Turns out a few handles were necessary to rotate the heavy ring. Note the tight tolerances between the Lazy Susan and the table.
The handles provided another opportunity, the chance to insert pegs for removing the Lazy Susan for cleaning. Even with a tight gap all around, crumbs will find their way into the pocket below. The lifting pegs store in the base of the table.
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Awesome, what a glorious beast of a table!
Great job. Mike
Over-sized furniture always tugs on my sense of reality and makes me feel small and weak. It also reminds me of when I visit a pre-school and see all those small chairs and tables. Then I feel like a monster.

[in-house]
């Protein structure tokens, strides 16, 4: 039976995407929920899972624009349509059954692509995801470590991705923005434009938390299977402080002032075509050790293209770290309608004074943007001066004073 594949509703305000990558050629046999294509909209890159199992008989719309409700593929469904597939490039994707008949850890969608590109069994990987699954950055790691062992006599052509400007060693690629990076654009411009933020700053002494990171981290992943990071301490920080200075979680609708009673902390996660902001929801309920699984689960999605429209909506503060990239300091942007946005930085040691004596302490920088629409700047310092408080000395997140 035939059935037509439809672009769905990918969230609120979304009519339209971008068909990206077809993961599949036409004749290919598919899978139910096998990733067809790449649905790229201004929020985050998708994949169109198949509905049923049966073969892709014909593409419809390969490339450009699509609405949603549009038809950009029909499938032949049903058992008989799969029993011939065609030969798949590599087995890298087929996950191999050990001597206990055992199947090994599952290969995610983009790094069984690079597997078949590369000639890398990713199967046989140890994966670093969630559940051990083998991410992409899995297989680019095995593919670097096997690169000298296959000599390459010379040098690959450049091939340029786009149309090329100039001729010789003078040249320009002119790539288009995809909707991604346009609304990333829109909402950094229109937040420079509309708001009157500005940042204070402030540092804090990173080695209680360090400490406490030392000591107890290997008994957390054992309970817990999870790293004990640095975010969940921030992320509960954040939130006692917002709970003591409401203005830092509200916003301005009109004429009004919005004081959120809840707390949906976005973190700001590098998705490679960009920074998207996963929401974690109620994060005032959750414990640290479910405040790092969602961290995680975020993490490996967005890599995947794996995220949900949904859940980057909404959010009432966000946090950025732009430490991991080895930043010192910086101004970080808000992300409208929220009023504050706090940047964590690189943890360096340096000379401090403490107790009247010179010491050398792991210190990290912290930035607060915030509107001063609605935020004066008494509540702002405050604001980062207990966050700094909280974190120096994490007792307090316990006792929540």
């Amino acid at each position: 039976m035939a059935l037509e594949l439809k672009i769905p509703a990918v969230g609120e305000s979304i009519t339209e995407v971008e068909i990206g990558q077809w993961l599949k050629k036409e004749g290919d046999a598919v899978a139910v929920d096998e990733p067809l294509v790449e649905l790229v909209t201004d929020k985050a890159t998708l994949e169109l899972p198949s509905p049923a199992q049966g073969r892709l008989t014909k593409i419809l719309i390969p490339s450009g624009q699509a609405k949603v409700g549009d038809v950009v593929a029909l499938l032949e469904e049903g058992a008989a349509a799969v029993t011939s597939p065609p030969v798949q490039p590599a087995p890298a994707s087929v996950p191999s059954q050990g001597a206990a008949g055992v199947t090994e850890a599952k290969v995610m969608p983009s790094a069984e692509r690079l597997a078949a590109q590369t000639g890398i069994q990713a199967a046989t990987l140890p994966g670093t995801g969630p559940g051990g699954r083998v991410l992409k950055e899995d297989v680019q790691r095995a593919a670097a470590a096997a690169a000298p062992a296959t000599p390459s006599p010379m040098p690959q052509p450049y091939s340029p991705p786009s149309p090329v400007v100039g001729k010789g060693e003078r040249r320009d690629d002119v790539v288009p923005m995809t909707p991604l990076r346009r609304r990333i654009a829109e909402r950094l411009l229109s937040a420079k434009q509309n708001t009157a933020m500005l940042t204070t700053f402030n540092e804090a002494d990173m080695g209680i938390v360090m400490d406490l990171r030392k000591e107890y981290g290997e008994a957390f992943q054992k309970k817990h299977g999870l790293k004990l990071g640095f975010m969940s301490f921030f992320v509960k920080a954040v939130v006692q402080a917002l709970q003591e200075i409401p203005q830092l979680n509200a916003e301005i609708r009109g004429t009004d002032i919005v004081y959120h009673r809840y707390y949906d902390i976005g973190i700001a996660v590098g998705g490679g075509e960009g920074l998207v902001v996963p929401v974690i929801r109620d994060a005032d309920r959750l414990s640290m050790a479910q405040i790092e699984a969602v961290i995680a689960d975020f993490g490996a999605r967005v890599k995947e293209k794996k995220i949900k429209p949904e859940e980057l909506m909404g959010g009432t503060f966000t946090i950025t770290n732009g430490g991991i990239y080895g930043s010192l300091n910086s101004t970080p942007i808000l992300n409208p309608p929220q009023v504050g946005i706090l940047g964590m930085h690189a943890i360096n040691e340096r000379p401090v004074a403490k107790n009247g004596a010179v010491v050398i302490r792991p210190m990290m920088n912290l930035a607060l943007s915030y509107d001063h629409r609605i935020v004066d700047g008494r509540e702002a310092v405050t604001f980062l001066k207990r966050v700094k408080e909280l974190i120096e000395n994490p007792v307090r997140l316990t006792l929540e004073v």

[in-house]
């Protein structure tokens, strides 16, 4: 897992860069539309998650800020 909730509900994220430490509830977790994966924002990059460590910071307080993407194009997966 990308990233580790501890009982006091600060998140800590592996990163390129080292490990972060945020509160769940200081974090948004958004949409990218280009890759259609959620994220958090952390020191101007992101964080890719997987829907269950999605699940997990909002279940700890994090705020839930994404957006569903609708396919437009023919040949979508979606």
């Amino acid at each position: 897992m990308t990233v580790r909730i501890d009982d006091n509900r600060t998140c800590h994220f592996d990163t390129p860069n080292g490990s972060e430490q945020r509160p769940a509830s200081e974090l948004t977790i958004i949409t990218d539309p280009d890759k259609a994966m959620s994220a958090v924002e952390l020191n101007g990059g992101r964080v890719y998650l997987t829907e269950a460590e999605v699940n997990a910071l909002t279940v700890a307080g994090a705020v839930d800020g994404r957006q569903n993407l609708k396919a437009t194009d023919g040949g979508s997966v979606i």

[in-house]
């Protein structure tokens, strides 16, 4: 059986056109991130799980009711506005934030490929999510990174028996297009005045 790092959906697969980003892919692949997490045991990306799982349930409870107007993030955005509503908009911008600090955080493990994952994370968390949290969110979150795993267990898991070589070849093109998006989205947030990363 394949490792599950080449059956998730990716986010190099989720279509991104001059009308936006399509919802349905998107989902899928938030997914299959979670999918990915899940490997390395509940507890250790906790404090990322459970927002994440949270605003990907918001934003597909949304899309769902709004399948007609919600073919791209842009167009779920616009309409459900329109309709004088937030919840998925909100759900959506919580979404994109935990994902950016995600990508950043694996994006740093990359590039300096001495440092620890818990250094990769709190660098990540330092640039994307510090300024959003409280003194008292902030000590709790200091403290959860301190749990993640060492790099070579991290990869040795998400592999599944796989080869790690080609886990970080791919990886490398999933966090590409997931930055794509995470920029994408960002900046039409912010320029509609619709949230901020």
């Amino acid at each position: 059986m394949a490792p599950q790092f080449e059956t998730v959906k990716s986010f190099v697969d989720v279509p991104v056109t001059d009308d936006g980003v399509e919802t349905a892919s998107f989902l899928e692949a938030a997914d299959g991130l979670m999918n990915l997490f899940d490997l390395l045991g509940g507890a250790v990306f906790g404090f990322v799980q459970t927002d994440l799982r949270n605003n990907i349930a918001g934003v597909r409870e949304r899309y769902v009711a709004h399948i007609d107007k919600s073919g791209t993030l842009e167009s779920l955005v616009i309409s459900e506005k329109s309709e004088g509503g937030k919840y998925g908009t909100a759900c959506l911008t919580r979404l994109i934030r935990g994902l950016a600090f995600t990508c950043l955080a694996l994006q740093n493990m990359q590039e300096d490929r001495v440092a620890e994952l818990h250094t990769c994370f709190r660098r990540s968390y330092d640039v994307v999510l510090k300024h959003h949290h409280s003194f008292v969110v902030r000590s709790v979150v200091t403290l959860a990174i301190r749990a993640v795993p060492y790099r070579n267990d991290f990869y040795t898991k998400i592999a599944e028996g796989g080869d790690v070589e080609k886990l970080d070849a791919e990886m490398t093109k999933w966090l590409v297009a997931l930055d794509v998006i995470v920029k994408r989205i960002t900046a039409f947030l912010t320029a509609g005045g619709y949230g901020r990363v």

I'm trying to imagine working on a piece that large. Does Mohammad go to the mountain or does the mountain go to him?
I'm guessing you had to use a forklift and a couple piano movers to transport that table.
After this, all the furniture you build will seem so-o-o small...
The fact that it works as well as you planned and looks great is a huge accomplishment.
Providing both an inner and an outer chamfer is not necessary. One is sufficient to keep the ring centered.